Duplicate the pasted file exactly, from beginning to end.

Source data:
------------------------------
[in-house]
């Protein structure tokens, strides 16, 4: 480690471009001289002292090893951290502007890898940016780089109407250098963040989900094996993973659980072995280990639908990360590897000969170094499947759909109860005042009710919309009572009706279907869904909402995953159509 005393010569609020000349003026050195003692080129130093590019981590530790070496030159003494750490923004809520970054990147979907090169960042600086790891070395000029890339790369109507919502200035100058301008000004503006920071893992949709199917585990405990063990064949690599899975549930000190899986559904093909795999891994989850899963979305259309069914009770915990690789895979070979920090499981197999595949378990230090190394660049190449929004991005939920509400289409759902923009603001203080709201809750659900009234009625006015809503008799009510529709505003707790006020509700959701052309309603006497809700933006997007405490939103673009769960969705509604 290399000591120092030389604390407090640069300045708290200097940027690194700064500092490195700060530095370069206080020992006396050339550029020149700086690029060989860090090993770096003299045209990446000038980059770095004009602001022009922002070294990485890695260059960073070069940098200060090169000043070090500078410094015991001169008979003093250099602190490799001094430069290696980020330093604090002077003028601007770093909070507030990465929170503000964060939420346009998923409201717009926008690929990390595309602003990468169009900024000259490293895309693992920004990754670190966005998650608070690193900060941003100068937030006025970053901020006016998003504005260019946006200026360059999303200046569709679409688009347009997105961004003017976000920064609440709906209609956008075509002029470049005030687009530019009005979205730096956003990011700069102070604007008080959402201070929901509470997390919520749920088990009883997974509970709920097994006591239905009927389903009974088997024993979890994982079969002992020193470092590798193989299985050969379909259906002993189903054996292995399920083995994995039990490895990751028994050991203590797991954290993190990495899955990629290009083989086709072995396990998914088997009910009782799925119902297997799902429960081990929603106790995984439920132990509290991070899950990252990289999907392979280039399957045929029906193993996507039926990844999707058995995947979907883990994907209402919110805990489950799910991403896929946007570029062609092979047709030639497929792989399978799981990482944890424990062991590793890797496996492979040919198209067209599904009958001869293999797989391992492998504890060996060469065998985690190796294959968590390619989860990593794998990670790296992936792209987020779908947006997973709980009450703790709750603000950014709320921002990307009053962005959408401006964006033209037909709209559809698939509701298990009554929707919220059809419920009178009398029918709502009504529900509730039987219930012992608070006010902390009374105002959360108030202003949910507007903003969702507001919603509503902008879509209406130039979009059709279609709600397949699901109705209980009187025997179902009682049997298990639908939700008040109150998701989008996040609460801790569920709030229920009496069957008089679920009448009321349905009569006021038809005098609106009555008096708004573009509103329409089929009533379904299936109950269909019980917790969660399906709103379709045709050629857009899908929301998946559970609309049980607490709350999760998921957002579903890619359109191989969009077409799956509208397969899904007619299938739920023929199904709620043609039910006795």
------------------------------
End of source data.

[in-house]
């Protein structure tokens, strides 16, 4: 480690471009001289002292090893951290502007890898940016780089109407250098963040989900094996993973659980072995280990639908990360590897000969170094499947759909109860005042009710919309009572009706279907869904909402995953159509 005393010569609020000349003026050195003692080129130093590019981590530790070496030159003494750490923004809520970054990147979907090169960042600086790891070395000029890339790369109507919502200035100058301008000004503006920071893992949709199917585990405990063990064949690599899975549930000190899986559904093909795999891994989850899963979305259309069914009770915990690789895979070979920090499981197999595949378990230090190394660049190449929004991005939920509400289409759902923009603001203080709201809750659900009234009625006015809503008799009510529709505003707790006020509700959701052309309603006497809700933006997007405490939103673009769960969705509604 290399000591120092030389604390407090640069300045708290200097940027690194700064500092490195700060530095370069206080020992006396050339550029020149700086690029060989860090090993770096003299045209990446000038980059770095004009602001022009922002070294990485890695260059960073070069940098200060090169000043070090500078410094015991001169008979003093250099602190490799001094430069290696980020330093604090002077003028601007770093909070507030990465929170503000964060939420346009998923409201717009926008690929990390595309602003990468169009900024000259490293895309693992920004990754670190966005998650608070690193900060941003100068937030006025970053901020006016998003504005260019946006200026360059999303200046569709679409688009347009997105961004003017976000920064609440709906209609956008075509002029470049005030687009530019009005979205730096956003990011700069102070604007008080959402201070929901509470997390919520749920088990009883997974509970709920097994006591239905009927389903009974088997024993979890994982079969002992020193470092590798193989299985050969379909259906002993189903054996292995399920083995994995039990490895990751028994050991203590797991954290993190990495899955990629290009083989086709072995396990998914088997009910009782799925119902297997799902429960081990929603106790995984439920132990509290991070899950990252990289999907392979280039399957045929029906193993996507039926990844999707058995995947979907883990994907209402919110805990489950799910991403896929946007570029062609092979047709030639497929792989399978799981990482944890424990062991590793890797496996492979040919198209067209599904009958001869293999797989391992492998504890060996060469065998985690190796294959968590390619989860990593794998990670790296992936792209987020779908947006997973709980009450703790709750603000950014709320921002990307009053962005959408401006964006033209037909709209559809698939509701298990009554929707919220059809419920009178009398029918709502009504529900509730039987219930012992608070006010902390009374105002959360108030202003949910507007903003969702507001919603509503902008879509209406130039979009059709279609709600397949699901109705209980009187025997179902009682049997298990639908939700008040109150998701989008996040609460801790569920709030229920009496069957008089679920009448009321349905009569006021038809005098609106009555008096708004573009509103329409089929009533379904299936109950269909019980917790969660399906709103379709045709050629857009899908929301998946559970609309049980607490709350999760998921957002579903890619359109191989969009077409799956509208397969899904007619299938739920023929199904709620043609039910006795």